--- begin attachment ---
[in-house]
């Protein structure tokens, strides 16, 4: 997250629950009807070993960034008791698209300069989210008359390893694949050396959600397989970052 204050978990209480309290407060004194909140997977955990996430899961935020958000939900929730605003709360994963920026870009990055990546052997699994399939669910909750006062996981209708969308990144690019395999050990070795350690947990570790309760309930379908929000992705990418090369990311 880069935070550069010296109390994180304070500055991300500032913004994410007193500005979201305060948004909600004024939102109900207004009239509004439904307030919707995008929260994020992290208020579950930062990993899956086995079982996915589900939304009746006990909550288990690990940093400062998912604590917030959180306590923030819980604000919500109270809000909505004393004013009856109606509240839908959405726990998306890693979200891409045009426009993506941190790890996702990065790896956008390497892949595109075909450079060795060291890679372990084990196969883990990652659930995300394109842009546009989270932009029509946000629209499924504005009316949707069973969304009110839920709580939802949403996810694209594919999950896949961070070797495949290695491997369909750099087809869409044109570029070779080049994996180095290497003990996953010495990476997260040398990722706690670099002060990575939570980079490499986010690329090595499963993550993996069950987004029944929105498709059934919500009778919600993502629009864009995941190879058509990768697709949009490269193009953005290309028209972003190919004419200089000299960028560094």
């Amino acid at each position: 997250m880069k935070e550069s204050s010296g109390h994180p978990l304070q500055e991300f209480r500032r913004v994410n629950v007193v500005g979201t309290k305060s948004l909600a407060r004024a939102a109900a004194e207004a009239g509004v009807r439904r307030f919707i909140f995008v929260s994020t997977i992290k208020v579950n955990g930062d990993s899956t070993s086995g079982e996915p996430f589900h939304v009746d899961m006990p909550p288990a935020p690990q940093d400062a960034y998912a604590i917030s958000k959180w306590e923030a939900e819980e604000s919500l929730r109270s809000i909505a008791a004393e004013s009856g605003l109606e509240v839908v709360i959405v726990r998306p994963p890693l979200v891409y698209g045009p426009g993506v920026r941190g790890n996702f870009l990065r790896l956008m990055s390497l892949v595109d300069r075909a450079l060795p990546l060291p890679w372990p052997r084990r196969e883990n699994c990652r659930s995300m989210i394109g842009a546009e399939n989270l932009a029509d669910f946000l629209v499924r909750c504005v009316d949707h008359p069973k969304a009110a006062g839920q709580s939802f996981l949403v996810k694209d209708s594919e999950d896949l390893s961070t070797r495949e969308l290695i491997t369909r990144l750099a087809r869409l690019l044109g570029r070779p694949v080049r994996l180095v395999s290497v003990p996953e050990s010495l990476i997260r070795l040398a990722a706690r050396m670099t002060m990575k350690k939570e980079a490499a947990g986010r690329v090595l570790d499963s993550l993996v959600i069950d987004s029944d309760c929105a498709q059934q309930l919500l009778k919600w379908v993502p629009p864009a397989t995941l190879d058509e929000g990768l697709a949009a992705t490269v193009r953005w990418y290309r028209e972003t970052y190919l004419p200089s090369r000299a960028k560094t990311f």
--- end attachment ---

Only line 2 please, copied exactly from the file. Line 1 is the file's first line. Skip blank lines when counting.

């Protein structure tokens, strides 16, 4: 997250629950009807070993960034008791698209300069989210008359390893694949050396959600397989970052 204050978990209480309290407060004194909140997977955990996430899961935020958000939900929730605003709360994963920026870009990055990546052997699994399939669910909750006062996981209708969308990144690019395999050990070795350690947990570790309760309930379908929000992705990418090369990311 880069935070550069010296109390994180304070500055991300500032913004994410007193500005979201305060948004909600004024939102109900207004009239509004439904307030919707995008929260994020992290208020579950930062990993899956086995079982996915589900939304009746006990909550288990690990940093400062998912604590917030959180306590923030819980604000919500109270809000909505004393004013009856109606509240839908959405726990998306890693979200891409045009426009993506941190790890996702990065790896956008390497892949595109075909450079060795060291890679372990084990196969883990990652659930995300394109842009546009989270932009029509946000629209499924504005009316949707069973969304009110839920709580939802949403996810694209594919999950896949961070070797495949290695491997369909750099087809869409044109570029070779080049994996180095290497003990996953010495990476997260040398990722706690670099002060990575939570980079490499986010690329090595499963993550993996069950987004029944929105498709059934919500009778919600993502629009864009995941190879058509990768697709949009490269193009953005290309028209972003190919004419200089000299960028560094």